Number 28. Report of Captain John B. Vande Wiele, Fourth New York Heavy Artillery, of operations August 22-26

   

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in Part 1 (Serial Number 87)

Numbers 28. Report of Captain John B. Vande Wiele, Fourth New York Heavy Artillery, of operations August 22-26.1

HEADQUARTERS FOURTH NEW YORK ARTILLERY,
August 28, 1864.

CAPTAIN: In compliance with your request of the 27th instant I transmit the following report of operations from the 22nd to the morning of the 26th instant:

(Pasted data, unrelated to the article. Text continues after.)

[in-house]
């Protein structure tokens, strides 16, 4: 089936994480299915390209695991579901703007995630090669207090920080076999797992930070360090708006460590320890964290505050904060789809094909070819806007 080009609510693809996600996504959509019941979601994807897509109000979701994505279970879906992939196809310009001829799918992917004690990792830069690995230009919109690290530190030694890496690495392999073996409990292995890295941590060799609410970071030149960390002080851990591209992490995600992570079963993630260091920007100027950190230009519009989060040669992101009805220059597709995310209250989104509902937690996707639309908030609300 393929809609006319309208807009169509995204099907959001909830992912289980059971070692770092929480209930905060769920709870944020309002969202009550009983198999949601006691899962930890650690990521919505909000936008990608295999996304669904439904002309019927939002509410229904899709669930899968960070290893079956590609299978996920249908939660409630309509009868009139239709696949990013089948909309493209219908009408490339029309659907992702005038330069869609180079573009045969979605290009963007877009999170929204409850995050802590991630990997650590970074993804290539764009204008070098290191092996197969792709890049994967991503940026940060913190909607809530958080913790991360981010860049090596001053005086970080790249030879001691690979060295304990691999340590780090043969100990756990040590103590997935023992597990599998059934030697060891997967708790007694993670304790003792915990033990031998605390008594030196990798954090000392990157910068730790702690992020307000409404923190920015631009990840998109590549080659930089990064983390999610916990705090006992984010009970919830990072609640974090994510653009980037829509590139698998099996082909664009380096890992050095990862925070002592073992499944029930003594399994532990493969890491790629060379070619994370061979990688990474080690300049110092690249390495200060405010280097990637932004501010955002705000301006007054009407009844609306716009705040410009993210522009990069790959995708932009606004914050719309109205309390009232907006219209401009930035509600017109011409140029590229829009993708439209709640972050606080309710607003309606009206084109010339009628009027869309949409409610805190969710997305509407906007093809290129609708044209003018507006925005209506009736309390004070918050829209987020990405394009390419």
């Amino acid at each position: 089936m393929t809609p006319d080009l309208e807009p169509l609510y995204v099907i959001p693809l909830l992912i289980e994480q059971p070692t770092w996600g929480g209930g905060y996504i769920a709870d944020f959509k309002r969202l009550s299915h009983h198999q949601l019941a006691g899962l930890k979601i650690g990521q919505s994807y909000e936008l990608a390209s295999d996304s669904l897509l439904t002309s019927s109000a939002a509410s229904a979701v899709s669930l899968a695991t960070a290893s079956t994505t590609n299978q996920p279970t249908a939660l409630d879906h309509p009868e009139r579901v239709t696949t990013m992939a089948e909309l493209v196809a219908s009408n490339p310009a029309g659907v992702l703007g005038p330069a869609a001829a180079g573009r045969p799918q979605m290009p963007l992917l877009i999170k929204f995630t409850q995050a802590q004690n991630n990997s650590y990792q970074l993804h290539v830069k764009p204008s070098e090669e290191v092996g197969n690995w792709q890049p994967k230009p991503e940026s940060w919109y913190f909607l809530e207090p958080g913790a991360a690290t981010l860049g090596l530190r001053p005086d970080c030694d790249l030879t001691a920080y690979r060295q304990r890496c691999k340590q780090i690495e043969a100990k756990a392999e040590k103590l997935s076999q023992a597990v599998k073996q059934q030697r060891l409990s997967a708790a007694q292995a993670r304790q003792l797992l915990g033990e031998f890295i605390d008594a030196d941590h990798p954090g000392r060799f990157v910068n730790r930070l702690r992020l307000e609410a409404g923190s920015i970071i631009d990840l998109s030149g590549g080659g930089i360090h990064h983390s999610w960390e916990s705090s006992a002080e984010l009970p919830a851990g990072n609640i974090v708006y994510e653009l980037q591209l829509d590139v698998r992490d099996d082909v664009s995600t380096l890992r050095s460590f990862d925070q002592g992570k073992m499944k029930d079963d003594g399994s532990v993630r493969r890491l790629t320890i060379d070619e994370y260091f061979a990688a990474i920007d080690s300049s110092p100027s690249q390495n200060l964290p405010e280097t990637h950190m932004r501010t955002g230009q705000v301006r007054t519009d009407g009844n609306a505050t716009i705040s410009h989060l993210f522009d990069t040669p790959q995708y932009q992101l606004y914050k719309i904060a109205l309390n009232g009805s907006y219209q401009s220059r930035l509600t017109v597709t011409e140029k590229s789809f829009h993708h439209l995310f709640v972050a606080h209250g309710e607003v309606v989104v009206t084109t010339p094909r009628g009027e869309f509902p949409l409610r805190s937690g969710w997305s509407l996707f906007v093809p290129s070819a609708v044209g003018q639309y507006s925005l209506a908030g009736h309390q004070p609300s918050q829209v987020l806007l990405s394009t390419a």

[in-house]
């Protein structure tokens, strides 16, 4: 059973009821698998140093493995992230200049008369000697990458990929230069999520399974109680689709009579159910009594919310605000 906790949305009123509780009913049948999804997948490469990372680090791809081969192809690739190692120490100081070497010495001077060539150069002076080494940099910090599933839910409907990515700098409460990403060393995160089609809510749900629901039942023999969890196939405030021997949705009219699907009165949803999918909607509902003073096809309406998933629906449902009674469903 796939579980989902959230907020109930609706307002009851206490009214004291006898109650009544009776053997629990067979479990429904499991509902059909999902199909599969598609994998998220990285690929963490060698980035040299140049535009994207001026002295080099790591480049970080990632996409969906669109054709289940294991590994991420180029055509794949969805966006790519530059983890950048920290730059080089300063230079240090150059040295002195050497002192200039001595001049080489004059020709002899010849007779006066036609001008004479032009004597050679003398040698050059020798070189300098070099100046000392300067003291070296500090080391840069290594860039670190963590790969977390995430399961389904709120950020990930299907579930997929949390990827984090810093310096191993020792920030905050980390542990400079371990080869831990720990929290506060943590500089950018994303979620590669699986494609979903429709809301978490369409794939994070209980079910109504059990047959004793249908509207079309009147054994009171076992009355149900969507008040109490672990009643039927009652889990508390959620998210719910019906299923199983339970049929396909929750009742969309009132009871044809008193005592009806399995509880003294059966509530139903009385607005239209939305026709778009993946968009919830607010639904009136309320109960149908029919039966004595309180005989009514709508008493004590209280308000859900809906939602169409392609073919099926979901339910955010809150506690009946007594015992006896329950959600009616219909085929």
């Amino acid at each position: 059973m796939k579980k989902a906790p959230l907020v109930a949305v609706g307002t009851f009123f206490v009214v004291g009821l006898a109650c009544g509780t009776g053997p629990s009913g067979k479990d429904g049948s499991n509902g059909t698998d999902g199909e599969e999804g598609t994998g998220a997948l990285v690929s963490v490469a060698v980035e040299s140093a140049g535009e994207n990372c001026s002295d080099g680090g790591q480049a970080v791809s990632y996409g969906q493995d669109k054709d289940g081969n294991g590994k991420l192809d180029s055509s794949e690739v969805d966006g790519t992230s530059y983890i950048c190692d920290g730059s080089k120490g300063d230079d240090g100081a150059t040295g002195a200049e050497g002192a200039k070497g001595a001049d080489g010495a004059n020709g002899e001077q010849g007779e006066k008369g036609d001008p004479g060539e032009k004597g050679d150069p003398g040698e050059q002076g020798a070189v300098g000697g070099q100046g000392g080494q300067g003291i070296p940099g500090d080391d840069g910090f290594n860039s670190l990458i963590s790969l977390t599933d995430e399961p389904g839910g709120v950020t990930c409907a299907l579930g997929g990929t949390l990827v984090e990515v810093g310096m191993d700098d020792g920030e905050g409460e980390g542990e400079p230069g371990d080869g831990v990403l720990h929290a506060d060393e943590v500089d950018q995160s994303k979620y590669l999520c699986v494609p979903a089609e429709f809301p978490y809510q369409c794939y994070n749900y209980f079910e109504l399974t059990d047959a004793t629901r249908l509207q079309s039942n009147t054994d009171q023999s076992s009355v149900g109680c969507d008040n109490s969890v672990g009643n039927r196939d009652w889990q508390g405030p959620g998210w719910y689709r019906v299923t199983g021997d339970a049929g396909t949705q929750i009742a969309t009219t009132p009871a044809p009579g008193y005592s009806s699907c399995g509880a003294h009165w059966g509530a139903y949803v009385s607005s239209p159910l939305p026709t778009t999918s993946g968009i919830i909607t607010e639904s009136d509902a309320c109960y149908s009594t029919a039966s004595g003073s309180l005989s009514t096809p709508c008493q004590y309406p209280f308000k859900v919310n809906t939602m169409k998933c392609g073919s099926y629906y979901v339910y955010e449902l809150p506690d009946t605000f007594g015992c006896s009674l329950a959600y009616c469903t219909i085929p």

On the morning of the 22nd the First Battalion of the regiment, Companies C, I, F and M, left camp to build a corduroy road to the headquarters of the Fifth Corps at the Yellow House, from which duty they were relieved at 12 m. and proceeded with the balance of the regiment to the Weldon railroad to tear up and destroy it. On the morning of the 23rd we marched down the railroad to a point within three miles of Reams’ Station and again went to work on the road during the morning. Companies A and H, under command of Captain McKeel, were ordered to report to Colonel Spear, commanding a cavalry brigade, for duty. They charged with the cavalry a mile through a cleared space and piece of woods and held their ground, but were afterward ordered to retire by Colonel Spear. Their loss was 3 enlisted men killed, 4 wounded, 2 missing, 3 by sunstroke. In the afternoon they were relieved by Companies G and M, under command of Captain Morrison. These companies were held in reserve to the cavalry picket. Captain Morrison with forty men was ordered to march by a flank up a road leading into the enemy’s line, and, when fired into, to deploy and charge their position. He proceeded as ordered, but as the enemy showed a disposition to allow him to march into their line without firing,he halted and was afterward ordered to retire by Colonel Spear, and deploy as skirmishers and charge their position. This charge was to be supported by the cavalry dismounted. He did as ordered, but after arriving within fifty yards of the enemy’s line, finding them strongly posted in a corn-field, and that the cavalry that were ordered to support him had halted at least 500 yards in his rear, he halted behind a